When Jesus cleansed the Temple, he screamed “Zeal for Your house has consumed me” (John 2:17).
Why did Jesus say such a thing? Jesus was visibly angry at the Temple priests and religious leaders who had turned the house of God into a marketplace. But He wasn’t primarily upset with the animal feces on the Temple grounds or the unfair money exchange rates; Jesus was angry that the honor of the Father’s name was not being magnified as it should. The Father’s name was not on display and the profits of men were.
Where did Jesus get that way of thinking? Was there anything that inspired Him to think and act in such a way. Certainly the God of the universe didn’t “learn” how to respond to such a situation from another human, but King David recorded similar words in Psalm 69. David writes,
“Let their table become a snare before them, and their well-being a trap. Let their eyes be darkened, so that they do not see; and make their loins shake continually. Pour out Your indignation upon them, and let Your wrathful anger take hold of them. Let their dwelling place be desolate; let no one live in their tents. For they persecute the ones You have struck, and talk of the grief of those You have wounded. Add iniquity to their iniquity, and let them not come into Your righteousness. Let them be blotted out of the book of the living, and not be written with the righteous” (Ps 69:22-28).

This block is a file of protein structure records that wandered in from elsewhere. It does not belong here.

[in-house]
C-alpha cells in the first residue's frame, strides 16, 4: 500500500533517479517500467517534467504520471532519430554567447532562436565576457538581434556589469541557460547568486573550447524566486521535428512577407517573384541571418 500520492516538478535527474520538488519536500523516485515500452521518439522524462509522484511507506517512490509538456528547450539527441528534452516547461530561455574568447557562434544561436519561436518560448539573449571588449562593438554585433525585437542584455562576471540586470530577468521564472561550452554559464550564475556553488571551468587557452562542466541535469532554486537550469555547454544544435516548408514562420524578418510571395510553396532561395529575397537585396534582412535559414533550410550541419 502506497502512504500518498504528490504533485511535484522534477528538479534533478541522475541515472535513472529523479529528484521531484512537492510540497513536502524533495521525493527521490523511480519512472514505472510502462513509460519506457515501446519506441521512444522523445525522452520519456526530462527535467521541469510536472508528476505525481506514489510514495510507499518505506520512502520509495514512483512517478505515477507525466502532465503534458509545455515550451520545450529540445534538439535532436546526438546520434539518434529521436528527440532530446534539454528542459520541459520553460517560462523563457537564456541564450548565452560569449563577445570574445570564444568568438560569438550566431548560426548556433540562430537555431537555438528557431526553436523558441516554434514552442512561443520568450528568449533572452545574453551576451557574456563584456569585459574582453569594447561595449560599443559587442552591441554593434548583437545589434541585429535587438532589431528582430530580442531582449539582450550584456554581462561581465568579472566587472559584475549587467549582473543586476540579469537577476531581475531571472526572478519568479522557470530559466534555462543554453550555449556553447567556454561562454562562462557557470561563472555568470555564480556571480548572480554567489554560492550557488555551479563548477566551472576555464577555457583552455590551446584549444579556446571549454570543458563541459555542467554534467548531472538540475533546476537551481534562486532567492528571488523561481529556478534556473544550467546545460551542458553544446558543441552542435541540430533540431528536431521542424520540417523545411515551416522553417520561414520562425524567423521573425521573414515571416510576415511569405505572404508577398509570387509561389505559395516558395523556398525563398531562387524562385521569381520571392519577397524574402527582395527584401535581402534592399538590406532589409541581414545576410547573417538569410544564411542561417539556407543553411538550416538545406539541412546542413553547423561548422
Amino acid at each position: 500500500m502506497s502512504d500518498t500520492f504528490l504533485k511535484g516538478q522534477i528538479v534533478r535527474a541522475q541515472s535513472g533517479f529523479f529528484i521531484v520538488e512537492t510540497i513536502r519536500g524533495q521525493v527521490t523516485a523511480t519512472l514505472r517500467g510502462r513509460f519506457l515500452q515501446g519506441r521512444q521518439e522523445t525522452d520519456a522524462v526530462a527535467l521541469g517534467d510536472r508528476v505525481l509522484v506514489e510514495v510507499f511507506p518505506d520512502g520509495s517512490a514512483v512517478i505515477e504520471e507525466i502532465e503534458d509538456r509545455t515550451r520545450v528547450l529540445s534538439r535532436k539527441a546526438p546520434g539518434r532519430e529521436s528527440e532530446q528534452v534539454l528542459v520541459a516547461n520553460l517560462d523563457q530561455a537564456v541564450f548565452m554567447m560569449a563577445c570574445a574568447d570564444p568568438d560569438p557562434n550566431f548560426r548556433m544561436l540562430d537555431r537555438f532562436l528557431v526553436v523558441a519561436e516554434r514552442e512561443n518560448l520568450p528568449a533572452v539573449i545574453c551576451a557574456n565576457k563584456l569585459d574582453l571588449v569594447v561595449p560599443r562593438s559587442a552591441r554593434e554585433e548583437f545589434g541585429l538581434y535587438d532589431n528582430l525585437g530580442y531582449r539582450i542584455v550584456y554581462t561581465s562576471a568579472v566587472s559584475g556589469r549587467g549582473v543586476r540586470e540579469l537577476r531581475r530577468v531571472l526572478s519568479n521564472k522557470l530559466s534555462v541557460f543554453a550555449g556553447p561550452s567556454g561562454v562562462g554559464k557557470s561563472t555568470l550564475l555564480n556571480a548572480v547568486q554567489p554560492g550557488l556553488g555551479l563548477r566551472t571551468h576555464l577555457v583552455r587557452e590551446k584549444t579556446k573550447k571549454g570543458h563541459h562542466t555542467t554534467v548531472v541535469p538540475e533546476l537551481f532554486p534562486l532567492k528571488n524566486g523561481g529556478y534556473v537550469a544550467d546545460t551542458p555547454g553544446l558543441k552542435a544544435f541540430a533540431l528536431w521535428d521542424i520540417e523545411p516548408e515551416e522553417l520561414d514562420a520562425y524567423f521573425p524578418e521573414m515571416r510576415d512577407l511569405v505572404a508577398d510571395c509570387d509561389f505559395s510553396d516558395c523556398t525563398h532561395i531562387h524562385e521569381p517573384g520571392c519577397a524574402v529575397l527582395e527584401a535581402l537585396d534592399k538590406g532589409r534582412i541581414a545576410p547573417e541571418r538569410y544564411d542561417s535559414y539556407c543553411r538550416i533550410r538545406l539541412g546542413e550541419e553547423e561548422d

What brought David to pray against His enemies? Well, if you read vs. 9 you receive your answer – “Because zeal for Your house has eaten me up, and the reproaches of those who reproach You have fallen on me.”
David was consumed for the house of God? Why? Because the house of God was not only the place God resided but it was the center of His glory on earth. It was the place of highest honor. And David’s enemies were God’s enemies and they were a reproach. They were not honoring God.
So David prayed for their destruction, not because he wanted bloodshed and not because they were a deliberate threat to him, but because he knew of no other way for God’s glory to be restored as it deserved. These evil men needed to be removed from this world.
God’s glory is, and should always be, the driving force for everything we say, do, and think (I Cor 10:31).